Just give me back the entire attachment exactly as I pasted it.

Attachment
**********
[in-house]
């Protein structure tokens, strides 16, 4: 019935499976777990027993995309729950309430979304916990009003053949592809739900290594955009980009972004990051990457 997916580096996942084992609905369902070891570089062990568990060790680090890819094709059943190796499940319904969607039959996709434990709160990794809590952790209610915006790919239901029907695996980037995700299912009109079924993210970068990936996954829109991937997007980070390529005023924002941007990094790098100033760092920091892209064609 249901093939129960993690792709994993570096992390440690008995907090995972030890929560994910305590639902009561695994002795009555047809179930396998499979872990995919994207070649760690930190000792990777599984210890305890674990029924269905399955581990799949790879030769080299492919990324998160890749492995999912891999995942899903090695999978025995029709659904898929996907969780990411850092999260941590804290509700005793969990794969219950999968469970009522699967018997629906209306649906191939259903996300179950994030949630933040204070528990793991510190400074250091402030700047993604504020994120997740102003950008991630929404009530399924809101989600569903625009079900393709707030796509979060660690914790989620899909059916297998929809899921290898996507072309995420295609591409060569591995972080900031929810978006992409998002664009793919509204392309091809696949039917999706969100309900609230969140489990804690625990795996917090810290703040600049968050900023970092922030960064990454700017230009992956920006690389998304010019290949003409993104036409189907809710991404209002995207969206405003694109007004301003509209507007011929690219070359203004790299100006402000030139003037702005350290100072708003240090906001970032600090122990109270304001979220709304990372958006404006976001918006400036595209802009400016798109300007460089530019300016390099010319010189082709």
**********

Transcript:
[in-house]
């Protein structure tokens, strides 16, 4: 019935499976777990027993995309729950309430979304916990009003053949592809739900290594955009980009972004990051990457 997916580096996942084992609905369902070891570089062990568990060790680090890819094709059943190796499940319904969607039959996709434990709160990794809590952790209610915006790919239901029907695996980037995700299912009109079924993210970068990936996954829109991937997007980070390529005023924002941007990094790098100033760092920091892209064609 249901093939129960993690792709994993570096992390440690008995907090995972030890929560994910305590639902009561695994002795009555047809179930396998499979872990995919994207070649760690930190000792990777599984210890305890674990029924269905399955581990799949790879030769080299492919990324998160890749492995999912891999995942899903090695999978025995029709659904898929996907969780990411850092999260941590804290509700005793969990794969219950999968469970009522699967018997629906209306649906191939259903996300179950994030949630933040204070528990793991510190400074250091402030700047993604504020994120997740102003950008991630929404009530399924809101989600569903625009079900393709707030796509979060660690914790989620899909059916297998929809899921290898996507072309995420295609591409060569591995972080900031929810978006992409998002664009793919509204392309091809696949039917999706969100309900609230969140489990804690625990795996917090810290703040600049968050900023970092922030960064990454700017230009992956920006690389998304010019290949003409993104036409189907809710991404209002995207969206405003694109007004301003509209507007011929690219070359203004790299100006402000030139003037702005350290100072708003240090906001970032600090122990109270304001979220709304990372958006404006976001918006400036595209802009400016798109300007460089530019300016390099010319010189082709």